Last week I was up to my eyeballs in, well, eyeballs. The American Association of Equine Practitioners' Focus on Ophthalmology seminar took place in Raleigh, N.C., so I spent the week learning about the equine eye and related disorders. Although much of the information presented had a pretty (read: extremely) technical nature, I quite enjoyed furthering my knowledge.

The seminar included information about eye problems in horses of all ages, from congenital problems found in foals to common anomalies typically identified in senior horses. For example, senile cataracts are a common problem in old horses. In fact, presenter Andy Matthews, BVM&S, PhD, Dipl. ECEIM, ACVO (Hon), FRCVS, explained that it's rare to find a horse over the age of about 18 without some degree of cataract development. Although there's not currently anything we can do about senile cataracts, he said they don't typically cause any major problems for the horses aside from potential visual deficits as they develop.

Similarly, Matthews said many old horses have some form of senile retinopathy. For example, 99% of horses over the age of 18 will have generalized depigmentation and/or linear hyperpigmentation in the back of their eyes, he said. In many cases, the most severe problem this condition causes is visual deficits in low-lighting, he added.

Even though equine recurrent uveitis (ERU) is found in horses of most ages, I listened intently to the information presented in the lecture focusing on this frustrating disorder, because it had personal significance: my 26-year-old Appaloosa gelding suffers from the disease.

Brian Gilger, DVM, MS, Dipl. ACVO, ABT, disseminated very valuable information about ERU and noted that he and others are continually working to find an effective treatment to stop ERU in its tracks. They've had good luck with a cyclosporine A implant, which is surgically placed in an affected horse's eye. The procedure requires both a hospital visit and general anesthesia, which is prohibitive for some horse owners and might preclude its use in old horses that have the potential for complications relating to the anesthesia; my old guy falls into the latter category.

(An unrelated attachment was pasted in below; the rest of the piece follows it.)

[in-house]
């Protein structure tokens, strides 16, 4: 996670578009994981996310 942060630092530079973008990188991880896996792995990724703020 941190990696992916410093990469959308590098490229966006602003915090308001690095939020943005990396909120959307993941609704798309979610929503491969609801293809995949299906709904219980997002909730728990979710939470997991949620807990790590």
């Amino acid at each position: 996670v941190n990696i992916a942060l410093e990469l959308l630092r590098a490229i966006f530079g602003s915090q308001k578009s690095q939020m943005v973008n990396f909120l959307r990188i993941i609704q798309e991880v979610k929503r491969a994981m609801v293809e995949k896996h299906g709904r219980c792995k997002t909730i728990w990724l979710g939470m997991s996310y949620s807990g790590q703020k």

And finally, even though it wasn't directed at senior horses, I really enjoyed the presentations Dennis Brooks, DVM, PhD, Dipl. ACVO, gave because not only were they chock full of great information, they all included some fascinating (albeit a bit gory) photos and videos Anyone at The Horse's office will tell you I love gory, gnarly, and/or bizarre photos related to equine medicine, though, so theses photos were right up my alley! That said, some of the images were beautiful and reminded me of photos taken in outer space with swirls of color and glowing bodies. However, most of these conditions aren't good for the horses they affect, so I hope I never see them in my own horses' eyes!

Sound interesting? It was definitely an educational week for me. Full coverage of the event will be available on in the coming weeks. Until then, does your senior horse have any eye problems? How are you and your veterinarian managing them? Share your experiences below!